It’s now RBI’s turn to stimulate the economy

Mehak Kasbekar | Updated on January 20, 2018 Published on February 29, 2016

ARVIND PANAGARIYA NITI Aayog vice-chairman   -  The Hindu

On the fiscal deficit, the Finance Minister has delivered on what he was expected to

Putting to rest all speculation that the Finance Minister Arun Jaitley may deviate from FRBM path, the Budget has projected fiscal deficit at 3.5 per cent of GDP.

Speaking to Bloomberg TV India, NITI Aayog vice-chairman Arvind Panagariya says it is the turn of the RBI to cut rates and stimulate the economy. A higher GDP growth of 7.6 per cent estimated for FY16 is indicative that investment scenario is not that bad after all.

The Finance Minister has acknowledged that the priority is rural spending and agriculture this time. It is a Budget for Bharat as we are calling it. Do you agree?

Most definitely. It is a well-rounded Budget. So it definitely covers all sectors very nicely. But, if you were to ask one area of big emphasis, it is Rural India.

The fiscal deficit roadmap has been stuck to 3.5 per cent for FY17, the number which everybody was watching out for. Do you agree with the Finance Minister that growth is not being sacrificed to stick to the fiscal roadmap?

There has been a debate on whether the Finance Minister would breach the 3.5 per cent fiscal deficit target or not. I was of the view that he should not for a couple of reasons that we made the commitment only last year.

Now, if you, really, within a year, with no crisis issues, change that, it will undermine the credibility of the government. So that was clearly one reason.

If, of course, there was a crisis situation, then clearly you breach and the markets will understand. But under normal circumstances, breaching the deficit target within a year is going to undermine the credibility of the government.

The second reason is that some of the stimulus to the economy should come from the Reserve Bank of India.

The Finance Minister breached the fiscal deficit target, it certainly would have given the central bank a reason to become much more cautious. So, I am hoping that some of the stimulus would come from the RBI.

The ball now is in the RBI’s court and the government would be expecting more rate cuts?

Because the RBI Governor Raghuram Rajan himself has lobbied in favour of 3.5 per cent fiscal deficit for the FY17 Budget. The finance minister has delivered on what he was asked to deliver. Now it is the turn of the RBI.

What would you say to India Inc’s demand that the maximum amount of investment has to come from the government?

If the government does not borrow more than a certain amount, it leaves more room for the private sector to borrow and finance its investment.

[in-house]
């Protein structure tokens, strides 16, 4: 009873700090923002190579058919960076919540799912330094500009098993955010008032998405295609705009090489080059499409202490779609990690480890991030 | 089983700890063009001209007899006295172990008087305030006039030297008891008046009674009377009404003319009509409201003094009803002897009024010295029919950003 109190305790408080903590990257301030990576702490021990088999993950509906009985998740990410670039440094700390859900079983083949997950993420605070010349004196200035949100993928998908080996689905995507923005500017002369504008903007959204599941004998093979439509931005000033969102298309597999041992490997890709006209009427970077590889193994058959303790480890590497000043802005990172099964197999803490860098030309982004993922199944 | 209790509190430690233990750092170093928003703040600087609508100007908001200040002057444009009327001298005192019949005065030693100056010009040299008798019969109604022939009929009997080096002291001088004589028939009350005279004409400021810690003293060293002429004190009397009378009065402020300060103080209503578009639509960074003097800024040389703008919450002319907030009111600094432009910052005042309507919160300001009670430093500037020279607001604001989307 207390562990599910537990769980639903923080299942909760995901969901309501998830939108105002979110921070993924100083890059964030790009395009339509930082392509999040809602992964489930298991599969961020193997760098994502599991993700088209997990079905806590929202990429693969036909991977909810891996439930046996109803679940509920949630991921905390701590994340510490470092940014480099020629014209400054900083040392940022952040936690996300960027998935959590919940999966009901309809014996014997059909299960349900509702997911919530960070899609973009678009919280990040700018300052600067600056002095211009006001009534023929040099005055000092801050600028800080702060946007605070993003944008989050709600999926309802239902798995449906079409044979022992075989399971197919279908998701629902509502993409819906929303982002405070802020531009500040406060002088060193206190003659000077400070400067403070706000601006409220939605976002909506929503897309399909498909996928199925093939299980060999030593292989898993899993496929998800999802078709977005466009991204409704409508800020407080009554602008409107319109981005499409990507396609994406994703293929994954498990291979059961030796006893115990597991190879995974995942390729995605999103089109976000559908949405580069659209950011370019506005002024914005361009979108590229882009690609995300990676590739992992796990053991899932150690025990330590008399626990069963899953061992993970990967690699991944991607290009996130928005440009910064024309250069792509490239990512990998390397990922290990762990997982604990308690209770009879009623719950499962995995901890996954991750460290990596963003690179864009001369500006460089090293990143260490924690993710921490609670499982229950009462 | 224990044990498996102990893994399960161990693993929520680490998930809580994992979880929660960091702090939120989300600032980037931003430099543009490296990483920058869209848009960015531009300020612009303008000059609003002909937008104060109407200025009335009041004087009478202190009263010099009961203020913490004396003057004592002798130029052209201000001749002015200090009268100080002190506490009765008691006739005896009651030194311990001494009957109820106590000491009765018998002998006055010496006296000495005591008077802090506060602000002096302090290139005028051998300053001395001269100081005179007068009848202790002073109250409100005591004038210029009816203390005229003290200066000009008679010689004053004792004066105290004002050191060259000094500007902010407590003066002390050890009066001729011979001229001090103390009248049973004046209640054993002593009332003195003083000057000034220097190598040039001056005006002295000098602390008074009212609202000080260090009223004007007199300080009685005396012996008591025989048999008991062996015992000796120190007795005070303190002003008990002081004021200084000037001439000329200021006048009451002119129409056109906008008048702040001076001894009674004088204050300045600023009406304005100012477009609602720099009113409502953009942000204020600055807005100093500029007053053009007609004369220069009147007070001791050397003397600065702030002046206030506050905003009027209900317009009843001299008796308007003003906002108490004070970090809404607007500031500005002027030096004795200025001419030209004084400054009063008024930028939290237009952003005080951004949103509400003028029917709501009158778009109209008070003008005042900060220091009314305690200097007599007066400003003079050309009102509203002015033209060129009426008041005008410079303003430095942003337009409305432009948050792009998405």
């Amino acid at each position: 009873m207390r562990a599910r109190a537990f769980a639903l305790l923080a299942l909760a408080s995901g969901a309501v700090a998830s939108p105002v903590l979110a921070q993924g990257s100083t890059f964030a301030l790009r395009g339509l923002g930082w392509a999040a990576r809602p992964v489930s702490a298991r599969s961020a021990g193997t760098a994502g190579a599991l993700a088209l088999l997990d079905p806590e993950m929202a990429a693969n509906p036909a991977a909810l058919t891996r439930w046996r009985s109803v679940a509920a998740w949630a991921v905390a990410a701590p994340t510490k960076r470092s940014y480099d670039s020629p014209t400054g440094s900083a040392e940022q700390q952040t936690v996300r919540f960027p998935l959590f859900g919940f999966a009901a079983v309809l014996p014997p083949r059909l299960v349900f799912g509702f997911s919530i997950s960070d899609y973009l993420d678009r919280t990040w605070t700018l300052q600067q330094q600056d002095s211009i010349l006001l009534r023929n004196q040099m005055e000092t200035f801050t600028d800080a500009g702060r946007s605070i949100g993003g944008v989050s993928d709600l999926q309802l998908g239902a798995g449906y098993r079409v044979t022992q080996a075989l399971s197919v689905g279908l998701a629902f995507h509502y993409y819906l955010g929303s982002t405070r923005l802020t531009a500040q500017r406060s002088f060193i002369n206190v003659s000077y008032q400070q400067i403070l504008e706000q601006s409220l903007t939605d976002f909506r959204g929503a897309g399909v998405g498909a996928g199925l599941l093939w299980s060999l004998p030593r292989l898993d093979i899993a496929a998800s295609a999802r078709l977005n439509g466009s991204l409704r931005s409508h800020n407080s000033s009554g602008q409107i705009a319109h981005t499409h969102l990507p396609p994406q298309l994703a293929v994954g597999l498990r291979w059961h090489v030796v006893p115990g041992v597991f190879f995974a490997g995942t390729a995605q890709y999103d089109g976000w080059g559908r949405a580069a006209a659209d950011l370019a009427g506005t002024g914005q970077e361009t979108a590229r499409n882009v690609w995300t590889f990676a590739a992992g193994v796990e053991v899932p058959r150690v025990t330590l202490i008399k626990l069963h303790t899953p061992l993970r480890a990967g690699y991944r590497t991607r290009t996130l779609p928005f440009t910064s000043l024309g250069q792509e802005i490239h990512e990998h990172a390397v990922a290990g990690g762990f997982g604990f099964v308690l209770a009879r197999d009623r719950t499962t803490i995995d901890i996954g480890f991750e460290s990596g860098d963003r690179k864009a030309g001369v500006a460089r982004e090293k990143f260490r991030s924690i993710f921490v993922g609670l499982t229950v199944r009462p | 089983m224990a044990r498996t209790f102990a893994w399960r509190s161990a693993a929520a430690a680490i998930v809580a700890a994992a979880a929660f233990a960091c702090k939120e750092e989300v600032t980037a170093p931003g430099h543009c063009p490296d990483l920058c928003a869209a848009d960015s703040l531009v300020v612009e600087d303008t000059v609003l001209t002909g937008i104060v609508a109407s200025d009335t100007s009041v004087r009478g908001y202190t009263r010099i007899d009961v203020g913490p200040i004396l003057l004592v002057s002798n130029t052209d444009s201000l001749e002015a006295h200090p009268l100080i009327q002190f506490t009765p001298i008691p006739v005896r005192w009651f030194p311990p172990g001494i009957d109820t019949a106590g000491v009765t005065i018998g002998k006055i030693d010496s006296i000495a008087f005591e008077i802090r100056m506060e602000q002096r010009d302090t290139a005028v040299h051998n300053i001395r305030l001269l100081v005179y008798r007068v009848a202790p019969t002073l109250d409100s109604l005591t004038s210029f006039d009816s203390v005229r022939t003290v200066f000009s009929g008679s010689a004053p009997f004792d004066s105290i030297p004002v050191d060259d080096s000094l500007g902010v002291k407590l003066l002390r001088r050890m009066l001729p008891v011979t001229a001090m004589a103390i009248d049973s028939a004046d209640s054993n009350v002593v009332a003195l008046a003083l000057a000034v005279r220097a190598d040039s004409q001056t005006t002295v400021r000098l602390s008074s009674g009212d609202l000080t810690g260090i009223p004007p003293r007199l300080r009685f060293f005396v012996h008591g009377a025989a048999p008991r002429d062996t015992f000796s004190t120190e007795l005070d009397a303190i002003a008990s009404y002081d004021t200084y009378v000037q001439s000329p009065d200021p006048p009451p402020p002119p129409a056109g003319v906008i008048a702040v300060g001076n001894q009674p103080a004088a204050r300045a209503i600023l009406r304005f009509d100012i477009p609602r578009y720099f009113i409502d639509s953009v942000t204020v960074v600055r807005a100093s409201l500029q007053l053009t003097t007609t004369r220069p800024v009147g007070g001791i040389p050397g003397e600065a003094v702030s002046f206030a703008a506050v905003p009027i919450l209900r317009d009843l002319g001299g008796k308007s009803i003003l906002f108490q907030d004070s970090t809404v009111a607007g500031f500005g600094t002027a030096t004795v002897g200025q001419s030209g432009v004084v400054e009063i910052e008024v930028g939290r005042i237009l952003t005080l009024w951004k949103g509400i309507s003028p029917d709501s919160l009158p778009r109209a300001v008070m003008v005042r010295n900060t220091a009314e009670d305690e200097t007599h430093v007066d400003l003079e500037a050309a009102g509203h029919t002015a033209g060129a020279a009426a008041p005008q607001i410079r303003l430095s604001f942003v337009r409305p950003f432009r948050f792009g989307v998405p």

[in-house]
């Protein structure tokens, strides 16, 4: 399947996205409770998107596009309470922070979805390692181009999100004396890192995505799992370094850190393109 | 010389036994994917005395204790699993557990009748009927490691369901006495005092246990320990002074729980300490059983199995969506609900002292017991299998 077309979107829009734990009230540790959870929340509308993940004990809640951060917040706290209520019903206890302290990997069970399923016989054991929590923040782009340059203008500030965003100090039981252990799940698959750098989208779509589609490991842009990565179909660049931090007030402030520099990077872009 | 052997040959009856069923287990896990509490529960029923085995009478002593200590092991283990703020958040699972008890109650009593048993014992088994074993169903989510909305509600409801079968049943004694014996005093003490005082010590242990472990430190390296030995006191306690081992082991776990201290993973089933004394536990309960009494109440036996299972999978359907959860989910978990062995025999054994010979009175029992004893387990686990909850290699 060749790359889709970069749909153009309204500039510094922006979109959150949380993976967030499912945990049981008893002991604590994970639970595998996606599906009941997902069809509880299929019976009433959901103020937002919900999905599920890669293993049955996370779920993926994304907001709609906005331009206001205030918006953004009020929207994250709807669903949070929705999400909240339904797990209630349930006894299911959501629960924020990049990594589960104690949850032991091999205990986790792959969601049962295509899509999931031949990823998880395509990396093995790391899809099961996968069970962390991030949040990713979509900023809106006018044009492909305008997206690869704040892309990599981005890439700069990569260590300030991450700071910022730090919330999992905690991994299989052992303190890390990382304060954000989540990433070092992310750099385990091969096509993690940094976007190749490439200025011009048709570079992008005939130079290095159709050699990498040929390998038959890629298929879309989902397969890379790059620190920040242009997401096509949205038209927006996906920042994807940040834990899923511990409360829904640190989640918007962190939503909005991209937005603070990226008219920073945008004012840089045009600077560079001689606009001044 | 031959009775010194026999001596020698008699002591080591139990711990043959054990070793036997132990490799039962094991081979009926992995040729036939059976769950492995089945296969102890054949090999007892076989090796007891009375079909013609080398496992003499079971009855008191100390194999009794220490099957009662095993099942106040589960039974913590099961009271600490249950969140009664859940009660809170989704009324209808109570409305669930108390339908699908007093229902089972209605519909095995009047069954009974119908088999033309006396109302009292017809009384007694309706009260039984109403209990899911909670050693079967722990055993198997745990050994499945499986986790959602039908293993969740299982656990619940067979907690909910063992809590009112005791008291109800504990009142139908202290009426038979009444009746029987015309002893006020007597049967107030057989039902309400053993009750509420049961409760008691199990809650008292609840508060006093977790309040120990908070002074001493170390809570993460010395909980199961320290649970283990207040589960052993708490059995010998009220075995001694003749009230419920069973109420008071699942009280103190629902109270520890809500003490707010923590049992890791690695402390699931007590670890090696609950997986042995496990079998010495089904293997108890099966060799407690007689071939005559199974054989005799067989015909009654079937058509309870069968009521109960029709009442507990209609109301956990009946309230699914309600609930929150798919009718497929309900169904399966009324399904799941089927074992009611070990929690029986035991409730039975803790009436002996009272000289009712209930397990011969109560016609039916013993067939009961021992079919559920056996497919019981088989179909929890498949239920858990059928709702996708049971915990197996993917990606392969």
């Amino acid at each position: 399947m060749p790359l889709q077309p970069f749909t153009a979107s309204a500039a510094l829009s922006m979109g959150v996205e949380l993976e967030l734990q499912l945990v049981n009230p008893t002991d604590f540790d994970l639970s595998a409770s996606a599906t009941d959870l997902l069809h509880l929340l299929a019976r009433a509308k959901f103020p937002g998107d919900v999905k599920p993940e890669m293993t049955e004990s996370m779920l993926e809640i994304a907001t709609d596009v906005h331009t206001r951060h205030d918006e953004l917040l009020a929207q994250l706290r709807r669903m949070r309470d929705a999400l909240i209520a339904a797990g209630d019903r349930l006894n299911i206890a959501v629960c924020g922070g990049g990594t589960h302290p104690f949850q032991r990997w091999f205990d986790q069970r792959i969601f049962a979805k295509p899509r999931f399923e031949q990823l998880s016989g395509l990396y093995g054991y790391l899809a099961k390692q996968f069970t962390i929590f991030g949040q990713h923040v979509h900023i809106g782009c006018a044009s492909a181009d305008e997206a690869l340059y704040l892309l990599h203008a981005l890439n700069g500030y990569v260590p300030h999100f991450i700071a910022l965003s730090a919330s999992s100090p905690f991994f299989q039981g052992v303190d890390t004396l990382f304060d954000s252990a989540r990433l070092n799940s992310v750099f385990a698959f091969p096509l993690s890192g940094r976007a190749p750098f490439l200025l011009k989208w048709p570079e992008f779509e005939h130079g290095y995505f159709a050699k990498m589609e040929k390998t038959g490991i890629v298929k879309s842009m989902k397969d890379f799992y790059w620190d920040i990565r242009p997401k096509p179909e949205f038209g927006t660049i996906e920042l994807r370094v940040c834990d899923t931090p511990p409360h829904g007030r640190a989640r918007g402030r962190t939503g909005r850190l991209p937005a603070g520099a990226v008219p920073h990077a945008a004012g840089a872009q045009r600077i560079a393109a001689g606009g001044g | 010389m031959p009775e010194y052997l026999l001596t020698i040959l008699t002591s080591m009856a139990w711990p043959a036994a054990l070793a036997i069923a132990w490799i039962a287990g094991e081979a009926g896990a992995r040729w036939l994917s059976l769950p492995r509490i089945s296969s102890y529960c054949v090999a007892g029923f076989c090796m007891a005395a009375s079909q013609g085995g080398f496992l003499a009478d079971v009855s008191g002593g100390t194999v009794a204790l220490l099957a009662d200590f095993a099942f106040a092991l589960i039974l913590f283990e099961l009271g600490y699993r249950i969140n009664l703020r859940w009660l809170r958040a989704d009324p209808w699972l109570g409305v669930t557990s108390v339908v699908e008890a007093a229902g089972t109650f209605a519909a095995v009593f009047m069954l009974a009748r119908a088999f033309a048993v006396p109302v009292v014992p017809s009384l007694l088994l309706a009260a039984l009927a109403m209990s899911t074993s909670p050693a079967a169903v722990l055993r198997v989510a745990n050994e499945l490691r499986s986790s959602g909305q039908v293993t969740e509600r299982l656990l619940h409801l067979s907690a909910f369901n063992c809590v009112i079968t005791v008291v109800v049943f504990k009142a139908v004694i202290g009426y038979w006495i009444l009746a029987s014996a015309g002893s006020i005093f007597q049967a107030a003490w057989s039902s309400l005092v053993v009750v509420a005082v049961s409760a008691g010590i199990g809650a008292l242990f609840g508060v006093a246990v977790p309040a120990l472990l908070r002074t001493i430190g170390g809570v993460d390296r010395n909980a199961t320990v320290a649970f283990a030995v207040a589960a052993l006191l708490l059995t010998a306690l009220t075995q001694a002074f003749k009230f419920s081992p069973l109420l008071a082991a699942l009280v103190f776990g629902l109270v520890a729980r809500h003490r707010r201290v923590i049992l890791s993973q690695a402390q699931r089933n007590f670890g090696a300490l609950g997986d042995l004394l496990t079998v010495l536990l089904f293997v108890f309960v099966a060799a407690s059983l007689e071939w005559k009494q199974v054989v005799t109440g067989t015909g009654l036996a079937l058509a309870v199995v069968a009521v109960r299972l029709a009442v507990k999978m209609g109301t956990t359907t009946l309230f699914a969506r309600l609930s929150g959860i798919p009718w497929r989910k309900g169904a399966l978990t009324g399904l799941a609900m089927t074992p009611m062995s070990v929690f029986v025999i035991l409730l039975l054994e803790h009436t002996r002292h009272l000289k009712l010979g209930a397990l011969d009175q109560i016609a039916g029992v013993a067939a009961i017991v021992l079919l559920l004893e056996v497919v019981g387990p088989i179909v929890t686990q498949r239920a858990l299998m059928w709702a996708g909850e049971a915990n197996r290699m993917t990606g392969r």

So, certainly for the corporate sector, this is good news. And the fact that interest rates might come down is also good news. The government, through the Budget, has done nothing that ought to come in the way of private sector investment.

On the other hand, we know that a majority of the private sector and banks are still stressed. And, therefore, some of the heavy-lifting has to be done by the government.

The public sector has received a boost in the Budget for the second year in the row. Last year also the public sector units (PSUs) carried the heavy burden.

But, I think I am quite optimistic in the coming fiscal year FY17; we will see the private investment in particular getting revived as well.

We have seen 125 basis points cut in policy rates by the RBI in 2015 but are yet to see growth following. We are yet to see that kind of growth following the monetary easing. What are your views? Do you think the RBI Governor needs to do more?

Remember that investments have actually held up. If you look at the total investments in the economy, it is about 31-32 per cent of the GDP and a significant amount has held up. It has still not climbed up because our previous peak prior to the global financial crisis was in 2007-08, which was about 35-36 per cent. We haven’t got there yet. But investment is picking up to the extent that the Government itself is holding the fiscal deficit down and the scope for the private sector investment remains.

So, the thing is that we often hear a lot more from the sectors that are stressed. We do not hear as much from the sectors that are doing well. As a result there is a narrative, which tends to dominate that investment is not picking up. That 7.6 per cent GDP growth, as projected by CSO, is coming from somewhere.

In fact for the fourth quarter, the advance estimate for growth has been 7.8 per cent, which is very close to the 8 per cent magical number.

Published on February 29, 2016
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